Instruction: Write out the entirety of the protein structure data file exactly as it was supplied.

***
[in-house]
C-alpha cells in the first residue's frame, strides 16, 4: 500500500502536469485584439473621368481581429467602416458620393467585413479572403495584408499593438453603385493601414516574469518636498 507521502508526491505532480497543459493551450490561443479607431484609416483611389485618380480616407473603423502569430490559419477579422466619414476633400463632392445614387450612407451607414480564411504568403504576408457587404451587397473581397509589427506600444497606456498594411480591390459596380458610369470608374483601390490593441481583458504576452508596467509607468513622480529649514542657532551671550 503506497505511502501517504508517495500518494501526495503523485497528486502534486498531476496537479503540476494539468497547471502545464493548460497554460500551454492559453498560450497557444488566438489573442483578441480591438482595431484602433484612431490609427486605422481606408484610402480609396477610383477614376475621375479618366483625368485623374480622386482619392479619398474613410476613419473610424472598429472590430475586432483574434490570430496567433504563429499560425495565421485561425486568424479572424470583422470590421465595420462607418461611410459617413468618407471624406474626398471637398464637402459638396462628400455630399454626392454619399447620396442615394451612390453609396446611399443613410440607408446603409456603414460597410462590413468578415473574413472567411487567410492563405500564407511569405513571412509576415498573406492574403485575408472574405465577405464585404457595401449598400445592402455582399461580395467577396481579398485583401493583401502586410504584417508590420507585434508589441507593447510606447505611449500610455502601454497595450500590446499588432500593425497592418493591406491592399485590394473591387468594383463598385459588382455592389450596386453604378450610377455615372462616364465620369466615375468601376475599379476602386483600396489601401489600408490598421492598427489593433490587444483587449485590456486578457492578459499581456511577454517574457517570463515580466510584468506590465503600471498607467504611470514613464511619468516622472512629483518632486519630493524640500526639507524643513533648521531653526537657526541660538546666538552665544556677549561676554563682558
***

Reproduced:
[in-house]
C-alpha cells in the first residue's frame, strides 16, 4: 500500500502536469485584439473621368481581429467602416458620393467585413479572403495584408499593438453603385493601414516574469518636498 507521502508526491505532480497543459493551450490561443479607431484609416483611389485618380480616407473603423502569430490559419477579422466619414476633400463632392445614387450612407451607414480564411504568403504576408457587404451587397473581397509589427506600444497606456498594411480591390459596380458610369470608374483601390490593441481583458504576452508596467509607468513622480529649514542657532551671550 503506497505511502501517504508517495500518494501526495503523485497528486502534486498531476496537479503540476494539468497547471502545464493548460497554460500551454492559453498560450497557444488566438489573442483578441480591438482595431484602433484612431490609427486605422481606408484610402480609396477610383477614376475621375479618366483625368485623374480622386482619392479619398474613410476613419473610424472598429472590430475586432483574434490570430496567433504563429499560425495565421485561425486568424479572424470583422470590421465595420462607418461611410459617413468618407471624406474626398471637398464637402459638396462628400455630399454626392454619399447620396442615394451612390453609396446611399443613410440607408446603409456603414460597410462590413468578415473574413472567411487567410492563405500564407511569405513571412509576415498573406492574403485575408472574405465577405464585404457595401449598400445592402455582399461580395467577396481579398485583401493583401502586410504584417508590420507585434508589441507593447510606447505611449500610455502601454497595450500590446499588432500593425497592418493591406491592399485590394473591387468594383463598385459588382455592389450596386453604378450610377455615372462616364465620369466615375468601376475599379476602386483600396489601401489600408490598421492598427489593433490587444483587449485590456486578457492578459499581456511577454517574457517570463515580466510584468506590465503600471498607467504611470514613464511619468516622472512629483518632486519630493524640500526639507524643513533648521531653526537657526541660538546666538552665544556677549561676554563682558